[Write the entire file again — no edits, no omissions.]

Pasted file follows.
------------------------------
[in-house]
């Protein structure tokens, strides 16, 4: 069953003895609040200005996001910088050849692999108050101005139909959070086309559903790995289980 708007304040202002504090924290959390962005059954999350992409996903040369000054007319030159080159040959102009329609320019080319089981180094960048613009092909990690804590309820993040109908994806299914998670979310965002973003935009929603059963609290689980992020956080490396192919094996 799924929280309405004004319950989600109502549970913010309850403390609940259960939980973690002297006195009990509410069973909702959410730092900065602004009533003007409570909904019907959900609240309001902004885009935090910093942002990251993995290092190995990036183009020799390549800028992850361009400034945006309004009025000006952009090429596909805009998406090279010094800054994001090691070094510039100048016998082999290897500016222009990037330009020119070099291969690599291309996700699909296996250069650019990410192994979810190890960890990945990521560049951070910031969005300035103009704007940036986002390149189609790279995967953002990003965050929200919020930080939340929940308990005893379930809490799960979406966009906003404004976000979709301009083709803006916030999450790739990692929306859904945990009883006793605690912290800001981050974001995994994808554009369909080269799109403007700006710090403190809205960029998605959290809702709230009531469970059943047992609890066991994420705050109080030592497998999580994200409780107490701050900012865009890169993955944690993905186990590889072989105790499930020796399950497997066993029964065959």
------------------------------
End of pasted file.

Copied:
[in-house]
């Protein structure tokens, strides 16, 4: 069953003895609040200005996001910088050849692999108050101005139909959070086309559903790995289980 708007304040202002504090924290959390962005059954999350992409996903040369000054007319030159080159040959102009329609320019080319089981180094960048613009092909990690804590309820993040109908994806299914998670979310965002973003935009929603059963609290689980992020956080490396192919094996 799924929280309405004004319950989600109502549970913010309850403390609940259960939980973690002297006195009990509410069973909702959410730092900065602004009533003007409570909904019907959900609240309001902004885009935090910093942002990251993995290092190995990036183009020799390549800028992850361009400034945006309004009025000006952009090429596909805009998406090279010094800054994001090691070094510039100048016998082999290897500016222009990037330009020119070099291969690599291309996700699909296996250069650019990410192994979810190890960890990945990521560049951070910031969005300035103009704007940036986002390149189609790279995967953002990003965050929200919020930080939340929940308990005893379930809490799960979406966009906003404004976000979709301009083709803006916030999450790739990692929306859904945990009883006793605690912290800001981050974001995994994808554009369909080269799109403007700006710090403190809205960029998605959290809702709230009531469970059943047992609890066991994420705050109080030592497998999580994200409780107490701050900012865009890169993955944690993905186990590889072989105790499930020796399950497997066993029964065959």